Clambake Toolbox

Much of the work for a clambake is gathering the materials. Here are our favorite tools for the job; for step-by-step instructions on the whole process, see Jasper White's story A Seaside Supper, from our June/July 2014 issue.

clambake, tools, kitchen, techniques
Helen Rosner

To dig your pit, it's essential to have a (1) heavy-duty metal shovel like this wood-handled Razor-Back from Home Depot ($22; homedepot.com), and it's also good to have a (2) metal-tipped rake ($10; homedepot.com) to distribute embers.

(3) Large smooth stones and seaweed are the building blocks of a clambake fire pit. If your beach doesn't have them, pack the trunk with metal firebricks ($35 for six; lowes.com) and (4) hand-harvested rockweed (seaweed) ordered from coastal Maine (30 pounds for $65; vitaminseaseaweed.com).

Instead of building a fire with salt-saturated driftwood, which burns too slowly, use split (5) kiln-dried firewood for a quick, even heat ($5 for 25 pounds; homedepot.com).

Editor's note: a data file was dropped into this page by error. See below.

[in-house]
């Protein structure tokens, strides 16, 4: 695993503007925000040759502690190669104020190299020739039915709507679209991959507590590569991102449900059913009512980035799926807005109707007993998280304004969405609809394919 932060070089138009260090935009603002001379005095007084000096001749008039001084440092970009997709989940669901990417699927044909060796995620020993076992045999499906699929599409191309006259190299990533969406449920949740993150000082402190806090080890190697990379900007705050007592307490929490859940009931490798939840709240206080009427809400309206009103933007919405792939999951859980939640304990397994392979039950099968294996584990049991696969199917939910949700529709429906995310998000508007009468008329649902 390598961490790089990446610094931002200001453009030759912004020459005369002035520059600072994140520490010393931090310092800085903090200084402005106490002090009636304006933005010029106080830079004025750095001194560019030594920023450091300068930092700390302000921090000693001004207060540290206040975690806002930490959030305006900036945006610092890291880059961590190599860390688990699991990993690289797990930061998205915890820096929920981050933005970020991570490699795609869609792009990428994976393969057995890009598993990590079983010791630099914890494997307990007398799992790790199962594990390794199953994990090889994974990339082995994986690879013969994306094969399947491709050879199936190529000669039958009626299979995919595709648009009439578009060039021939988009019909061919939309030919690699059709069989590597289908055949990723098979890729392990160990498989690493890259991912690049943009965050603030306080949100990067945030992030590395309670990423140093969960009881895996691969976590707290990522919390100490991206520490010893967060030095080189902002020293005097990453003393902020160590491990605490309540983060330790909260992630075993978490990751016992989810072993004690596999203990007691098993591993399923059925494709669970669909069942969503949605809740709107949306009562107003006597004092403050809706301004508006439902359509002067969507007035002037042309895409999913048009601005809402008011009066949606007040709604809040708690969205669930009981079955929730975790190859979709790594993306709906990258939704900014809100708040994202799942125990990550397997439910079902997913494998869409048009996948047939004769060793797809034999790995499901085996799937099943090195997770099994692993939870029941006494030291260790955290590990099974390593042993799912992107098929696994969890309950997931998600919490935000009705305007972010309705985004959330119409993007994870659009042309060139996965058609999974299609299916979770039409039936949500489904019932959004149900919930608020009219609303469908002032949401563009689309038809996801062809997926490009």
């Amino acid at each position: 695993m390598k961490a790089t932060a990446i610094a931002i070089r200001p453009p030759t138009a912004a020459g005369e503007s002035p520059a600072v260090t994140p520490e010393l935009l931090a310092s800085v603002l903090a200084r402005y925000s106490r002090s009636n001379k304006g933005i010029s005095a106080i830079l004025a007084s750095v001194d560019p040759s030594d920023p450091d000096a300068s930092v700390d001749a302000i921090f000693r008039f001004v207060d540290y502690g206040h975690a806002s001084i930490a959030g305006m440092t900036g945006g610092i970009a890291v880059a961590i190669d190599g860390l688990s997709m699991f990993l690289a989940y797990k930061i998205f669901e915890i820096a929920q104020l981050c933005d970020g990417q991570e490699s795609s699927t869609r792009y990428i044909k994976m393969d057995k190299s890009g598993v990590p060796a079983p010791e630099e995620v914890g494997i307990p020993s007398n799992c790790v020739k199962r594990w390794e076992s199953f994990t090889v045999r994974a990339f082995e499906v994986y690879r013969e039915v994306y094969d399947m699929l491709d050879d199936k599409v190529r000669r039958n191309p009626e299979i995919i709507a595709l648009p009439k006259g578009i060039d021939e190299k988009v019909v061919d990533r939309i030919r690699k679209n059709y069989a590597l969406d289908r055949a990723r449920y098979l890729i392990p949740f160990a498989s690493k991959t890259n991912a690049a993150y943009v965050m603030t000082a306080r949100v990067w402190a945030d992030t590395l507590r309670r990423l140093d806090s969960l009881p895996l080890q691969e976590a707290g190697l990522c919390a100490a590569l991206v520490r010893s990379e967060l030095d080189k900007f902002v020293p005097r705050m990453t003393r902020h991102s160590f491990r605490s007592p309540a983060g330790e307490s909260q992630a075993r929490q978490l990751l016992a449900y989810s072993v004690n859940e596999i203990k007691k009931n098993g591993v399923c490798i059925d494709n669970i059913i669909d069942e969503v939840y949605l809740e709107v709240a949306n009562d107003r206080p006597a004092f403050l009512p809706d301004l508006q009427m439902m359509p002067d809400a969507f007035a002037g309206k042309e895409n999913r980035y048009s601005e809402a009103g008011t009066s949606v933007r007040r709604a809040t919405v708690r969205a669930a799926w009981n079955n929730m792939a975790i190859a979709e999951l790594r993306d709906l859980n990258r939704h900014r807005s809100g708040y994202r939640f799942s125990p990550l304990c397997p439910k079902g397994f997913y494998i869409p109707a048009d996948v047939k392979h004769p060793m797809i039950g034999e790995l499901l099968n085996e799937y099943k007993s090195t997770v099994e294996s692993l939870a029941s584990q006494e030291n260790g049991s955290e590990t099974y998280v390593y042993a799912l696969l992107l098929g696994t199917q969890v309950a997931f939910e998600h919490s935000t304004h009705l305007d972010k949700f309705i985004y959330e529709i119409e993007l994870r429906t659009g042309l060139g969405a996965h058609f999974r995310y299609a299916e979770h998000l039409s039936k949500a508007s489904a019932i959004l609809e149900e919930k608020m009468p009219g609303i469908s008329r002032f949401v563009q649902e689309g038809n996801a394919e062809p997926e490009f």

Even on the windiest day, the torchlike (6) Bison Airlighter will ignite a fire with its powerful four-inch-long flame ($99; thebisoncompany.com).

Soaking a heavy, densely threaded, six-by-nine-foot (7) canvas tarp in seawater and covering the fire pit with it bathes the clambake in briny steam ($11; homedepot.com).

To aid safe, speedy recovery of your meal, cook smaller items in flexible mesh (8) clambake bags ($9 for 100; amazon.com), and retrieve food from the fire pit with (9) heat-resistant gloves like these from Heat Aid that can withstand temperatures up to 662 degrees Fahrenheit ($35; amazon.com).

It may take up to four hours to cook down a hardwood fire and heat beach rocks, so keep perishable food items in a (10) well-insulated cooler like this sleek Tundra 65 Cooler from Yeti ($400; yeticoolers.com); it also has plenty of room for beer.